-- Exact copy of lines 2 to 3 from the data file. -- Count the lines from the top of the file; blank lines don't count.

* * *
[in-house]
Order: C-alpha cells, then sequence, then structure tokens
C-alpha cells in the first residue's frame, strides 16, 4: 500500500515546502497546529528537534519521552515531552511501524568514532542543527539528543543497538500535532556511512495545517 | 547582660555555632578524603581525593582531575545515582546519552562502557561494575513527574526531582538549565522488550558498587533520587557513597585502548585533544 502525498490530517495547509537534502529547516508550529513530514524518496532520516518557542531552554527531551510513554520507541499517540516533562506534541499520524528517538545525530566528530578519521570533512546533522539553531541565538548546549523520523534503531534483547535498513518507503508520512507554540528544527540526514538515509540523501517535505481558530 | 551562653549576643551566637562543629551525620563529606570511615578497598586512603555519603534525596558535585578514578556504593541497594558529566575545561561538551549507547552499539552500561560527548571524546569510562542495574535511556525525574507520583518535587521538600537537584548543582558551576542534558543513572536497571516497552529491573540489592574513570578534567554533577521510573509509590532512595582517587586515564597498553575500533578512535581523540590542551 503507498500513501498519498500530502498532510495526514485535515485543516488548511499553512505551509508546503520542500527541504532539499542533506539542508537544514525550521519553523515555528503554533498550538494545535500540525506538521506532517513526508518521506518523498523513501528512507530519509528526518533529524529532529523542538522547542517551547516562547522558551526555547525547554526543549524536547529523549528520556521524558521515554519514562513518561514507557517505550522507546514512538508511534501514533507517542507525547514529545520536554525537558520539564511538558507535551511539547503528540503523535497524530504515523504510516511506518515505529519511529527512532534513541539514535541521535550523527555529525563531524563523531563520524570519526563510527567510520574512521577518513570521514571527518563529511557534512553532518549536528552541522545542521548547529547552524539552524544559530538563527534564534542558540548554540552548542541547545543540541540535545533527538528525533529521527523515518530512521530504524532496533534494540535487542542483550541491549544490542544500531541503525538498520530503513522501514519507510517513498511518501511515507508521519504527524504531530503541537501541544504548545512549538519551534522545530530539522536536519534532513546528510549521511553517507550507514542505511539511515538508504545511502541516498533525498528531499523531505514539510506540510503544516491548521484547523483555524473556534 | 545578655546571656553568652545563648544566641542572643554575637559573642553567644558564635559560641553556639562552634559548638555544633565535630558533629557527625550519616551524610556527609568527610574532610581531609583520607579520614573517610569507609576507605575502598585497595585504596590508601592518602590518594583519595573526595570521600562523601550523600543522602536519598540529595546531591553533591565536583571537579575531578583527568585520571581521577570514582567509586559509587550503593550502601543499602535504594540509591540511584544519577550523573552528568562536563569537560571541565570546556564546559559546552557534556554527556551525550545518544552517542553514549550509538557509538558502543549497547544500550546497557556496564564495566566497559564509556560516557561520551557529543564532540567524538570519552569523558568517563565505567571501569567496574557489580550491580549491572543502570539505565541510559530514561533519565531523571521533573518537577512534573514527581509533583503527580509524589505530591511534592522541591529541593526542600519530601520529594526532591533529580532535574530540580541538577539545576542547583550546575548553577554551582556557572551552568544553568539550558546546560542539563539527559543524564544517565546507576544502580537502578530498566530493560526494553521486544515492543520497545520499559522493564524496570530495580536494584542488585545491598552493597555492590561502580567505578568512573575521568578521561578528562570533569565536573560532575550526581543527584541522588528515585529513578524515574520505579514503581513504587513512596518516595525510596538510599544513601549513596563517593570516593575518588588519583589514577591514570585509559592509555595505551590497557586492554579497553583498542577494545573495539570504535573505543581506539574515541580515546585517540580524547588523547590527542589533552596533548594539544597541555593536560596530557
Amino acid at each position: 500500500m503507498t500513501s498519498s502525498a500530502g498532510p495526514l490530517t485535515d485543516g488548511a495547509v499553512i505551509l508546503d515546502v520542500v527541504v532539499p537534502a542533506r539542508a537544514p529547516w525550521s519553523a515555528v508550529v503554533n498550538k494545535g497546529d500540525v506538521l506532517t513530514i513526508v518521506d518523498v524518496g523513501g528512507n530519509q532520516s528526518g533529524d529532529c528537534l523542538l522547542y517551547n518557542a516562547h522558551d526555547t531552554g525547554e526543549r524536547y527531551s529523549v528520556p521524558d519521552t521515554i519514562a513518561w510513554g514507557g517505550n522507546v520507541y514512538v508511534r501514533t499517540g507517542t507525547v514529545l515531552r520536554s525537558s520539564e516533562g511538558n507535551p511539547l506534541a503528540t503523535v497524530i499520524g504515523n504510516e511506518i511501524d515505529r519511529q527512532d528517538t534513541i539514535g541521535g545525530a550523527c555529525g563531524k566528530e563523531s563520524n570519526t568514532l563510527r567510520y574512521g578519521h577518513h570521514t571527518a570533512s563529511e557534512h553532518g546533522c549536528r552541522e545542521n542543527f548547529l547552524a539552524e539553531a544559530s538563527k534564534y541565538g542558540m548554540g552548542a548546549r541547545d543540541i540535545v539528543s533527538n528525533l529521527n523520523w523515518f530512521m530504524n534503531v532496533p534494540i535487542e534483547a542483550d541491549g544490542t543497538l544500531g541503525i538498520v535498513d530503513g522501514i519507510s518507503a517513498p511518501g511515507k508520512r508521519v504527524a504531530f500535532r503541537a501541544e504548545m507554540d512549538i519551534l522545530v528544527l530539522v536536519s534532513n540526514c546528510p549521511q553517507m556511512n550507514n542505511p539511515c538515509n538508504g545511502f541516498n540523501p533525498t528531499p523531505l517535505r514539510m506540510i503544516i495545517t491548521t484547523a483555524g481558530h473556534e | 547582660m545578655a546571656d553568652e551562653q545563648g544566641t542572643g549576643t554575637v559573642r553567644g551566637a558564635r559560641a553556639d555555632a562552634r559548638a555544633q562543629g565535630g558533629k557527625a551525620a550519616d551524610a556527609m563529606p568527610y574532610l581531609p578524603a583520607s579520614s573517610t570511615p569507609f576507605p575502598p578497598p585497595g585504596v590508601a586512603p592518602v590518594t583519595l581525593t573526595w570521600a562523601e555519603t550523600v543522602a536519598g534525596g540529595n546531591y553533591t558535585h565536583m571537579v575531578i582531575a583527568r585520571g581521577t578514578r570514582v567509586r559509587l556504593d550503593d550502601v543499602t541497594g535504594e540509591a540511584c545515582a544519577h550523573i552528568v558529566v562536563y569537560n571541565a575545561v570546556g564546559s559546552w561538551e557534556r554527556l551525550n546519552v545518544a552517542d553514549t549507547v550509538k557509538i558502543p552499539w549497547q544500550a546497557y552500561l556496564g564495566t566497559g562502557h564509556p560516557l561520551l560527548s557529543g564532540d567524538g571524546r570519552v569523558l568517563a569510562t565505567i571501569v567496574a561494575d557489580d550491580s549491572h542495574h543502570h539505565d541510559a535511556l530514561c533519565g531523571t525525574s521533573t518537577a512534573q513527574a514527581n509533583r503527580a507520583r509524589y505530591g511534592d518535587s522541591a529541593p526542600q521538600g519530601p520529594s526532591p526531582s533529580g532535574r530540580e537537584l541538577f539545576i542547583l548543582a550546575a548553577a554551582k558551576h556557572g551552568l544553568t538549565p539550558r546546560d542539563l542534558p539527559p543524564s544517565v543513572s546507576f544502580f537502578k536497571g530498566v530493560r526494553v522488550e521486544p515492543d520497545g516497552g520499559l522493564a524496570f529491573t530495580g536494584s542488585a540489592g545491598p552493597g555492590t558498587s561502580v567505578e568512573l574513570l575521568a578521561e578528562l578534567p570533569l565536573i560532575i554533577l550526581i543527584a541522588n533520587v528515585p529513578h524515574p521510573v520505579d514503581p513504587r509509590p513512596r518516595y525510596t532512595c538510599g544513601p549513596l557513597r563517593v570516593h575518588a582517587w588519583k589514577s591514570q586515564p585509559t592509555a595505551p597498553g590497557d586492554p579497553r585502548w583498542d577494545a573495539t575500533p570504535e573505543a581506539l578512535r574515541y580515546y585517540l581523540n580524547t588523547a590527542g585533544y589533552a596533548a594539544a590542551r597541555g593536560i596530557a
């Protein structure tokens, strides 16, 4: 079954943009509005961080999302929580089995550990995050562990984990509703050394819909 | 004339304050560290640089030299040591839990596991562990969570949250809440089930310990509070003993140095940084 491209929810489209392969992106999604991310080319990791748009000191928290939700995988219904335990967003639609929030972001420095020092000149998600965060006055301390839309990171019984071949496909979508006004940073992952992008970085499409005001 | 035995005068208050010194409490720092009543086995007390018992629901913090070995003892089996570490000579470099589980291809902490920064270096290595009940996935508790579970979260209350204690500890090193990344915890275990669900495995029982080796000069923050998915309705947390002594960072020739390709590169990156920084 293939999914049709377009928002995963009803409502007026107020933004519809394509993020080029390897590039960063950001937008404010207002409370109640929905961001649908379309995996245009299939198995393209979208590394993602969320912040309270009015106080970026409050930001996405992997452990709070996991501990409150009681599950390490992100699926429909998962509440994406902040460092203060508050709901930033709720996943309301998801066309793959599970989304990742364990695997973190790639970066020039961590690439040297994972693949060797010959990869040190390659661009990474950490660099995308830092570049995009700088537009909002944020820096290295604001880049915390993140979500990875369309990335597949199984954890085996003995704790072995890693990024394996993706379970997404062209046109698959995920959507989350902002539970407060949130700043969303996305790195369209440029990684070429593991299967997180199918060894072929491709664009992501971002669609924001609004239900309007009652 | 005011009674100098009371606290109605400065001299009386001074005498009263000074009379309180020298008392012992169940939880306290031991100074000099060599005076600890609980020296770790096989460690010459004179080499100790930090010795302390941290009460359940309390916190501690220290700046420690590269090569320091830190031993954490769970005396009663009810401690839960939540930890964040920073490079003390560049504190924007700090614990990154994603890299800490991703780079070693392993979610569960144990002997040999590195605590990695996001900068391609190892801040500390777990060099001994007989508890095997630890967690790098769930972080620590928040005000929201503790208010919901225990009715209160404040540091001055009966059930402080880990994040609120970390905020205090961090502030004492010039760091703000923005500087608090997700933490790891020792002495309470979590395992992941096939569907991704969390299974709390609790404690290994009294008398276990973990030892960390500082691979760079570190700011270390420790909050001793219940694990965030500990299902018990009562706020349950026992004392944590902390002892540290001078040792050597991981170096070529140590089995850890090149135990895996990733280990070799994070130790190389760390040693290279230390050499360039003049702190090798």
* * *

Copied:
Order: C-alpha cells, then sequence, then structure tokens
C-alpha cells in the first residue's frame, strides 16, 4: 500500500515546502497546529528537534519521552515531552511501524568514532542543527539528543543497538500535532556511512495545517 | 547582660555555632578524603581525593582531575545515582546519552562502557561494575513527574526531582538549565522488550558498587533520587557513597585502548585533544 502525498490530517495547509537534502529547516508550529513530514524518496532520516518557542531552554527531551510513554520507541499517540516533562506534541499520524528517538545525530566528530578519521570533512546533522539553531541565538548546549523520523534503531534483547535498513518507503508520512507554540528544527540526514538515509540523501517535505481558530 | 551562653549576643551566637562543629551525620563529606570511615578497598586512603555519603534525596558535585578514578556504593541497594558529566575545561561538551549507547552499539552500561560527548571524546569510562542495574535511556525525574507520583518535587521538600537537584548543582558551576542534558543513572536497571516497552529491573540489592574513570578534567554533577521510573509509590532512595582517587586515564597498553575500533578512535581523540590542551 503507498500513501498519498500530502498532510495526514485535515485543516488548511499553512505551509508546503520542500527541504532539499542533506539542508537544514525550521519553523515555528503554533498550538494545535500540525506538521506532517513526508518521506518523498523513501528512507530519509528526518533529524529532529523542538522547542517551547516562547522558551526555547525547554526543549524536547529523549528520556521524558521515554519514562513518561514507557517505550522507546514512538508511534501514533507517542507525547514529545520536554525537558520539564511538558507535551511539547503528540503523535497524530504515523504510516511506518515505529519511529527512532534513541539514535541521535550523527555529525563531524563523531563520524570519526563510527567510520574512521577518513570521514571527518563529511557534512553532518549536528552541522545542521548547529547552524539552524544559530538563527534564534542558540548554540552548542541547545543540541540535545533527538528525533529521527523515518530512521530504524532496533534494540535487542542483550541491549544490542544500531541503525538498520530503513522501514519507510517513498511518501511515507508521519504527524504531530503541537501541544504548545512549538519551534522545530530539522536536519534532513546528510549521511553517507550507514542505511539511515538508504545511502541516498533525498528531499523531505514539510506540510503544516491548521484547523483555524473556534 | 545578655546571656553568652545563648544566641542572643554575637559573642553567644558564635559560641553556639562552634559548638555544633565535630558533629557527625550519616551524610556527609568527610574532610581531609583520607579520614573517610569507609576507605575502598585497595585504596590508601592518602590518594583519595573526595570521600562523601550523600543522602536519598540529595546531591553533591565536583571537579575531578583527568585520571581521577570514582567509586559509587550503593550502601543499602535504594540509591540511584544519577550523573552528568562536563569537560571541565570546556564546559559546552557534556554527556551525550545518544552517542553514549550509538557509538558502543549497547544500550546497557556496564564495566566497559564509556560516557561520551557529543564532540567524538570519552569523558568517563565505567571501569567496574557489580550491580549491572543502570539505565541510559530514561533519565531523571521533573518537577512534573514527581509533583503527580509524589505530591511534592522541591529541593526542600519530601520529594526532591533529580532535574530540580541538577539545576542547583550546575548553577554551582556557572551552568544553568539550558546546560542539563539527559543524564544517565546507576544502580537502578530498566530493560526494553521486544515492543520497545520499559522493564524496570530495580536494584542488585545491598552493597555492590561502580567505578568512573575521568578521561578528562570533569565536573560532575550526581543527584541522588528515585529513578524515574520505579514503581513504587513512596518516595525510596538510599544513601549513596563517593570516593575518588588519583589514577591514570585509559592509555595505551590497557586492554579497553583498542577494545573495539570504535573505543581506539574515541580515546585517540580524547588523547590527542589533552596533548594539544597541555593536560596530557